We perform the automated cross-browser testing with the help of Selenium and TestNG, but before learning the code, it's better to understand why we perform cross-browser testing.

Need for Cross-Browser Testing

As I mentioned above, nobody knows what browser user loves to open the websites. It can be Google Chrome, Safari, or Opera Mini. Consider you, as a developer, have Google Chrome on your desktop on which you are developing the website. Since you have been developing the website concerning Chrome, it will render correctly on the browser. But now, when you publish the site, you are assuming that every one of your users is on Google Chrome. You must keep in mind that Google Chrome has a 62% share in browser statistics. So, you just lost 38% of your users without even letting them see the product.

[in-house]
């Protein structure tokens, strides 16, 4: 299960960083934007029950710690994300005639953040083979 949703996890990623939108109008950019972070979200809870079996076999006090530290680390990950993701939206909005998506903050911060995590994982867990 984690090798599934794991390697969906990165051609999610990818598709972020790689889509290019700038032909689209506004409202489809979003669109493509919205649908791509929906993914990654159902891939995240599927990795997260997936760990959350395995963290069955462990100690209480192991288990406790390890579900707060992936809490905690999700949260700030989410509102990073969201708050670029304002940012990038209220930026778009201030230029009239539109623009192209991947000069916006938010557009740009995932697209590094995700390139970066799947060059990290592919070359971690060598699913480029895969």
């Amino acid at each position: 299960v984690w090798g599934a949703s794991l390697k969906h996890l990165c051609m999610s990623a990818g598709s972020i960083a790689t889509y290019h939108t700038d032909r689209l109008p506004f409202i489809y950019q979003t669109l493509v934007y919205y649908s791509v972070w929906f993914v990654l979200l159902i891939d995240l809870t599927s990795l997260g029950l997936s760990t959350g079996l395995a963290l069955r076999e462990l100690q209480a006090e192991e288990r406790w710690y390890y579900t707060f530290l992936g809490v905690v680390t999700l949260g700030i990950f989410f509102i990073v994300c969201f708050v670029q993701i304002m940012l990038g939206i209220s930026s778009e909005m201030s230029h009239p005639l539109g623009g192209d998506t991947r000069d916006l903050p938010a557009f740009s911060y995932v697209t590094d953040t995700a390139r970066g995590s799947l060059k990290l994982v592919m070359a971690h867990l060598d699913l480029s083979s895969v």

Additionally, what if you incorporated some tags that were supported by Chrome in only its latest version? It will hit more than half of that 62%, and we have not yet taken into account the resolutions and operating systems. So, why does it happen?

With the race of capturing more and more customers, every browser manufacture tends to do something new with its product. It includes the engine on which you build the browser. Since the engine is different, the way a browser understands the web languages (HTML, JavaScript, and CSS) is different. So, the position property of  CSS would run fine on Chrome but will choke on Safari because of the absence of -WebKit tag. It makes cross-browser testing using TestNG a very crucial job. If I summarize the main big things that make cross-browser testing using TestNG, then it would be as follows: